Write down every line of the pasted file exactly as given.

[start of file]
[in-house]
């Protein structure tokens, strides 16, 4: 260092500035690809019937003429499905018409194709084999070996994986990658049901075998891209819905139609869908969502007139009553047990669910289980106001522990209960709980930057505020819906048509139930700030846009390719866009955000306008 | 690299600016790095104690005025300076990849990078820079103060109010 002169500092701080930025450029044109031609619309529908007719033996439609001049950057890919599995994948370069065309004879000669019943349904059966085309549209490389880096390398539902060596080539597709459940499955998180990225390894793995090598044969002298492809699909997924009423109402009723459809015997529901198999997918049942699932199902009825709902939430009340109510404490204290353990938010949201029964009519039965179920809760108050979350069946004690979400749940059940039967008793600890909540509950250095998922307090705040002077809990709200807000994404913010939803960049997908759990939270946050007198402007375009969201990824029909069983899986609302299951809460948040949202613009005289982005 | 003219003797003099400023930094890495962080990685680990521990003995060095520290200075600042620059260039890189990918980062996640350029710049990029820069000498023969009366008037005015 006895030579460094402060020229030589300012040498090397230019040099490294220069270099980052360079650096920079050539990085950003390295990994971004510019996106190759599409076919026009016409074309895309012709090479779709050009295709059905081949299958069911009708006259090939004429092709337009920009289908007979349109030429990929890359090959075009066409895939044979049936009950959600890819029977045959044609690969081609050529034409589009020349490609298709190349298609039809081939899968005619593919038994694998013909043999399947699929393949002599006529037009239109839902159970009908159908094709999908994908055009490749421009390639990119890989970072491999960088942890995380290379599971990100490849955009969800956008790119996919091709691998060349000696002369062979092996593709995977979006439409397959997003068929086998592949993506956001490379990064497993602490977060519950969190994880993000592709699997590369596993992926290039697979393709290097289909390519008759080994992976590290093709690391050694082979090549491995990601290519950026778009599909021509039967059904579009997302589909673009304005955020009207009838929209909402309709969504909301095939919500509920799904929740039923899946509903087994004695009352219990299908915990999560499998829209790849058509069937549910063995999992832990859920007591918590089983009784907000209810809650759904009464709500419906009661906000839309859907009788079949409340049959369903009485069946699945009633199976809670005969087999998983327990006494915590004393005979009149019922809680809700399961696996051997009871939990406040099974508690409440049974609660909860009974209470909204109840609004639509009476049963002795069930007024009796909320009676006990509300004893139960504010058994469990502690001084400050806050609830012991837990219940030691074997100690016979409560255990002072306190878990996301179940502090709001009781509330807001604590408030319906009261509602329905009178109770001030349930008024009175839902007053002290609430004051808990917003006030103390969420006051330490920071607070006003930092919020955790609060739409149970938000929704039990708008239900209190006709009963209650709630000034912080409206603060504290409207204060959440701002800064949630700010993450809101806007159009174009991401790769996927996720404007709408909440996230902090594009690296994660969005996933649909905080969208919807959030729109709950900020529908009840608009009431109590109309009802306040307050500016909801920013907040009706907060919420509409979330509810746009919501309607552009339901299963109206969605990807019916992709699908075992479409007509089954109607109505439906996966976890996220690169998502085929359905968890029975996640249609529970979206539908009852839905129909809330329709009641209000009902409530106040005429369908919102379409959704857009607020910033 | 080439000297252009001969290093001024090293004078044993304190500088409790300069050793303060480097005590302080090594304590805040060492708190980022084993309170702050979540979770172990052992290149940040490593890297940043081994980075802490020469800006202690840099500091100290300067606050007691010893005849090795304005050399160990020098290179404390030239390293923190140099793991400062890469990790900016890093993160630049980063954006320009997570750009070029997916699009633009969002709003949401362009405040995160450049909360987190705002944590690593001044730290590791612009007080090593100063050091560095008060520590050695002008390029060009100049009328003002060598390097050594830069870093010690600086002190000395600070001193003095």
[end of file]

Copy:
[in-house]
């Protein structure tokens, strides 16, 4: 260092500035690809019937003429499905018409194709084999070996994986990658049901075998891209819905139609869908969502007139009553047990669910289980106001522990209960709980930057505020819906048509139930700030846009390719866009955000306008 | 690299600016790095104690005025300076990849990078820079103060109010 002169500092701080930025450029044109031609619309529908007719033996439609001049950057890919599995994948370069065309004879000669019943349904059966085309549209490389880096390398539902060596080539597709459940499955998180990225390894793995090598044969002298492809699909997924009423109402009723459809015997529901198999997918049942699932199902009825709902939430009340109510404490204290353990938010949201029964009519039965179920809760108050979350069946004690979400749940059940039967008793600890909540509950250095998922307090705040002077809990709200807000994404913010939803960049997908759990939270946050007198402007375009969201990824029909069983899986609302299951809460948040949202613009005289982005 | 003219003797003099400023930094890495962080990685680990521990003995060095520290200075600042620059260039890189990918980062996640350029710049990029820069000498023969009366008037005015 006895030579460094402060020229030589300012040498090397230019040099490294220069270099980052360079650096920079050539990085950003390295990994971004510019996106190759599409076919026009016409074309895309012709090479779709050009295709059905081949299958069911009708006259090939004429092709337009920009289908007979349109030429990929890359090959075009066409895939044979049936009950959600890819029977045959044609690969081609050529034409589009020349490609298709190349298609039809081939899968005619593919038994694998013909043999399947699929393949002599006529037009239109839902159970009908159908094709999908994908055009490749421009390639990119890989970072491999960088942890995380290379599971990100490849955009969800956008790119996919091709691998060349000696002369062979092996593709995977979006439409397959997003068929086998592949993506956001490379990064497993602490977060519950969190994880993000592709699997590369596993992926290039697979393709290097289909390519008759080994992976590290093709690391050694082979090549491995990601290519950026778009599909021509039967059904579009997302589909673009304005955020009207009838929209909402309709969504909301095939919500509920799904929740039923899946509903087994004695009352219990299908915990999560499998829209790849058509069937549910063995999992832990859920007591918590089983009784907000209810809650759904009464709500419906009661906000839309859907009788079949409340049959369903009485069946699945009633199976809670005969087999998983327990006494915590004393005979009149019922809680809700399961696996051997009871939990406040099974508690409440049974609660909860009974209470909204109840609004639509009476049963002795069930007024009796909320009676006990509300004893139960504010058994469990502690001084400050806050609830012991837990219940030691074997100690016979409560255990002072306190878990996301179940502090709001009781509330807001604590408030319906009261509602329905009178109770001030349930008024009175839902007053002290609430004051808990917003006030103390969420006051330490920071607070006003930092919020955790609060739409149970938000929704039990708008239900209190006709009963209650709630000034912080409206603060504290409207204060959440701002800064949630700010993450809101806007159009174009991401790769996927996720404007709408909440996230902090594009690296994660969005996933649909905080969208919807959030729109709950900020529908009840608009009431109590109309009802306040307050500016909801920013907040009706907060919420509409979330509810746009919501309607552009339901299963109206969605990807019916992709699908075992479409007509089954109607109505439906996966976890996220690169998502085929359905968890029975996640249609529970979206539908009852839905129909809330329709009641209000009902409530106040005429369908919102379409959704857009607020910033 | 080439000297252009001969290093001024090293004078044993304190500088409790300069050793303060480097005590302080090594304590805040060492708190980022084993309170702050979540979770172990052992290149940040490593890297940043081994980075802490020469800006202690840099500091100290300067606050007691010893005849090795304005050399160990020098290179404390030239390293923190140099793991400062890469990790900016890093993160630049980063954006320009997570750009070029997916699009633009969002709003949401362009405040995160450049909360987190705002944590690593001044730290590791612009007080090593100063050091560095008060520590050695002008390029060009100049009328003002060598390097050594830069870093010690600086002190000395600070001193003095």